What’s the Value of Wellness?

>> Wednesday, January 20, 2010

We’ll be writing a lot about this subject in the coming weeks, as we address the financial opportunity that exists in giving your brand (or business) a purpose in the lives of consumers when it comes to their own health & wellness choices.

The New York Times reported a few weeks ago that 75% of the $2.5 trillion spent in healthcare in the US today is directed at four chronic diseases:
Type 2 Diabetes
Heart Disease

While all of these may have hereditary sources, there is no doubt that personal lifestyle choices play a significant factor in all of them. And if you drill down into the numbers, the scale and impact of the way things are currently going is startling: it is projected that the percentage of Americans who meet the criteria of “obese” will more than double in the next eight years – rising from 9% today to 20% in 2018. However, if the percentage of “obese” Americans fell to 1987 levels, the amount of healthcare costs that would be freed up would be enough to cover all of our nation’s uninsured.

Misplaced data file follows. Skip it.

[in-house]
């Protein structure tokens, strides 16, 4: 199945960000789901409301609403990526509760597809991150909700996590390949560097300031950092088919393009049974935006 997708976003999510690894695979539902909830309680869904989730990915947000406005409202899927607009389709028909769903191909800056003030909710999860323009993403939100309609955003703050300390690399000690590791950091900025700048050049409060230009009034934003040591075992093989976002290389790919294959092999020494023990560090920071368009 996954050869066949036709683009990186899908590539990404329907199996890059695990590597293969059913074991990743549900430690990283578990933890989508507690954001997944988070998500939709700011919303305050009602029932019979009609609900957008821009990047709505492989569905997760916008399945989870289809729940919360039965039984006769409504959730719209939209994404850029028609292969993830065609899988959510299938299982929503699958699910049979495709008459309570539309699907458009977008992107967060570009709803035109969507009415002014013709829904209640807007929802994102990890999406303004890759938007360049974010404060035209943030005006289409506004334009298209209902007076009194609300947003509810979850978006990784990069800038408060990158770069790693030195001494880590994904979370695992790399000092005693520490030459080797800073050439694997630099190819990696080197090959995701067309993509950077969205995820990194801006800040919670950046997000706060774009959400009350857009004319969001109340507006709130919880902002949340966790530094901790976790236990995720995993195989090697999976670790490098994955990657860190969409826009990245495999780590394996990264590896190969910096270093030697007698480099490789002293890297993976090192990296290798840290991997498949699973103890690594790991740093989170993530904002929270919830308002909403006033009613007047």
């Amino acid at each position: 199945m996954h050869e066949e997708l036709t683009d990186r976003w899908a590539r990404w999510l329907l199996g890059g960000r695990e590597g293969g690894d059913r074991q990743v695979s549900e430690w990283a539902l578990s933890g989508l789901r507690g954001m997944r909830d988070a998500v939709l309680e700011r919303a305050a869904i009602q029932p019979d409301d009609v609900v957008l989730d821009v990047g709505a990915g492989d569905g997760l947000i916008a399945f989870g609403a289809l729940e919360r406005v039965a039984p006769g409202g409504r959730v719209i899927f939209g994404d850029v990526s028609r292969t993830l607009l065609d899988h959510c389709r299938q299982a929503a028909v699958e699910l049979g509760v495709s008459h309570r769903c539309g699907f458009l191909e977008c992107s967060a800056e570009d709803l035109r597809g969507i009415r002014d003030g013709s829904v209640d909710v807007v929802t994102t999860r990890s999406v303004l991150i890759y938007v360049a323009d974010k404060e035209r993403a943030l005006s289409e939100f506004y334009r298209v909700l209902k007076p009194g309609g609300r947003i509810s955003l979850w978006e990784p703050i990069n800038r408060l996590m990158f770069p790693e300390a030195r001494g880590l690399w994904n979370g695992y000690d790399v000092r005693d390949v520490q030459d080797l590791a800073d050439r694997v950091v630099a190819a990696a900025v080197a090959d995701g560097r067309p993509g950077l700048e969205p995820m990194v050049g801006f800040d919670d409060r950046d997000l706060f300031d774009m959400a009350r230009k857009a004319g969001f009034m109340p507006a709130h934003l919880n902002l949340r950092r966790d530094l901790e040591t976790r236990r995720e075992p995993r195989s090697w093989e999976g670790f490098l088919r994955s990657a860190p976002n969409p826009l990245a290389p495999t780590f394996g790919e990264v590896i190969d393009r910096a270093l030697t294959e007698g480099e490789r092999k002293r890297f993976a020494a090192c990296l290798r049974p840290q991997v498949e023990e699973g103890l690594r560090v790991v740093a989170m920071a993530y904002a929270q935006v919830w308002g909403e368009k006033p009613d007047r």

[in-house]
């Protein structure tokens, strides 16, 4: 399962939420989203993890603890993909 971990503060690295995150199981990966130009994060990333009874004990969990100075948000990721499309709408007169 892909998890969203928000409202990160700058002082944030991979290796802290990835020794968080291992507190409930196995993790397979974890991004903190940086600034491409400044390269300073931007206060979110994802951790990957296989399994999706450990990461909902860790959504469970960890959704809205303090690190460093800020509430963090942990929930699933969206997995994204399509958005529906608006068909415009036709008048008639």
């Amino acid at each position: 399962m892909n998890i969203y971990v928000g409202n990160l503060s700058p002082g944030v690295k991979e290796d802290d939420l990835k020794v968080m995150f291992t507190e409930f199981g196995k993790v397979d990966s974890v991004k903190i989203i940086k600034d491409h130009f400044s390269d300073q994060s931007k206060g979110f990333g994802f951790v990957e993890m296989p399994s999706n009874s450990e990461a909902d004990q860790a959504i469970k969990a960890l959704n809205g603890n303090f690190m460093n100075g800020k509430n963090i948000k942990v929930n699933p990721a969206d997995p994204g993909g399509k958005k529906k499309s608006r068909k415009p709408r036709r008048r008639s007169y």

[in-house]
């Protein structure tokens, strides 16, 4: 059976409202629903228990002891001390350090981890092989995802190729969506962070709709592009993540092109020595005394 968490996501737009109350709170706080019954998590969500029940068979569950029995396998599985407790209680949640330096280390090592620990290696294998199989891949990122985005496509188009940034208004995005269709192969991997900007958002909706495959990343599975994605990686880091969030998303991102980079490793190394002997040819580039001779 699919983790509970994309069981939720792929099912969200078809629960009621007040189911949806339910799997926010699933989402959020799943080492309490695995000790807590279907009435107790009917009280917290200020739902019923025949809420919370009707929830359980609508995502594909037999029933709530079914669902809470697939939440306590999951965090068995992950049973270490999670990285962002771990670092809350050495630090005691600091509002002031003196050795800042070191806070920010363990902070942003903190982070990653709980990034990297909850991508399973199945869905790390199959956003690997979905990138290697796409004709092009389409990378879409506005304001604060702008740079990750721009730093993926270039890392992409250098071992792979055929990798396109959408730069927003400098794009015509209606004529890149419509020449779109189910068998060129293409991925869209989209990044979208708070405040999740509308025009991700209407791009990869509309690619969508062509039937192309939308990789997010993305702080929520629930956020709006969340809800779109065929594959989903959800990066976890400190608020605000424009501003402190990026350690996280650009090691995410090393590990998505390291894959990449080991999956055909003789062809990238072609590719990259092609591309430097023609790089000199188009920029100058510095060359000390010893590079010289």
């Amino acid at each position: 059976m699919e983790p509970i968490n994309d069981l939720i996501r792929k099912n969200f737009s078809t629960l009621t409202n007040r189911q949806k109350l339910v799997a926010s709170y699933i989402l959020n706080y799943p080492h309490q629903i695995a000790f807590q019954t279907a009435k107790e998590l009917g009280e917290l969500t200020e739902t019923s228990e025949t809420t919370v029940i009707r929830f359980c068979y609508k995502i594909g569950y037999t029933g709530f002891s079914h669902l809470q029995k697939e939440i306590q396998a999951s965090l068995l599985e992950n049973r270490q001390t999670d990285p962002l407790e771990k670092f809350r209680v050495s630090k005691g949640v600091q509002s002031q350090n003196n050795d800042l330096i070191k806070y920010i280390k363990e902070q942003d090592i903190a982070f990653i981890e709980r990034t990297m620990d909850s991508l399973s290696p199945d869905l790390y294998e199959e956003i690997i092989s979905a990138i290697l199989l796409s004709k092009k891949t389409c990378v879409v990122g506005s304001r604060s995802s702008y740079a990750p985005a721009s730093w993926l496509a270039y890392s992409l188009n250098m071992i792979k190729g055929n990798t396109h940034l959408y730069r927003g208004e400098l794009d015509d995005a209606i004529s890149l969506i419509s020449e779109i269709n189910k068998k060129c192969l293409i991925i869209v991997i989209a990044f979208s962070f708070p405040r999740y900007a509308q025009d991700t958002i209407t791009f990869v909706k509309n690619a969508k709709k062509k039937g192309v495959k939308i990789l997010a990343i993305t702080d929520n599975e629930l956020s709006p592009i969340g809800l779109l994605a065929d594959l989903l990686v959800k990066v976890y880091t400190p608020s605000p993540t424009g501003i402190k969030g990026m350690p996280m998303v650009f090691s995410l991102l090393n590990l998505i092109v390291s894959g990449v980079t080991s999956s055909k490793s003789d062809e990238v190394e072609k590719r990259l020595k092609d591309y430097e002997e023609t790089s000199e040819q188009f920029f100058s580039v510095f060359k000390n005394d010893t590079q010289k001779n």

Think about it: if we could simply address the obesity issue and help Americans make healthier choices that would take this endemic to the levels of 22 years ago, much of the financial strain of the healthcare crisis evaporates.

But what’s the real value of wellness to your own brand or business?

IBM reported that its investment in health & wellness initiatives, of about $80 million over the past several years, has yielded the company an estimated $190 million in savings (a combination of healthcare savings and less ‘lost time’ due to illness leaves or missed days). The same New York Times story profiled a company called “The Full Yield”, which helps companies and people improve their own health & well being by putting food at the heart of their personal healthcare. Diet makes a difference – doctors have noted that changing diets can help undo the symptoms of even severe heart disease, with one physician noting that they had seen improved blood flow in some patients within one month of making the change.

We have an opinion at Saatchi & Saatchi Wellness that people want to feel better, and that ‘wellness’ represents – on an intensely personal level – the same sort of sea change that greening and the environment represents on a macro-economic scale. Consumers attach value to feeling better – and will pay for it (and we believe, in the future, increasingly insist that brands deliver on this front). In the case of IBM, it represented ‘found money’ – and in the case of some other brands, wellness represents new growth. What’s the potential value of wellness for your brand?


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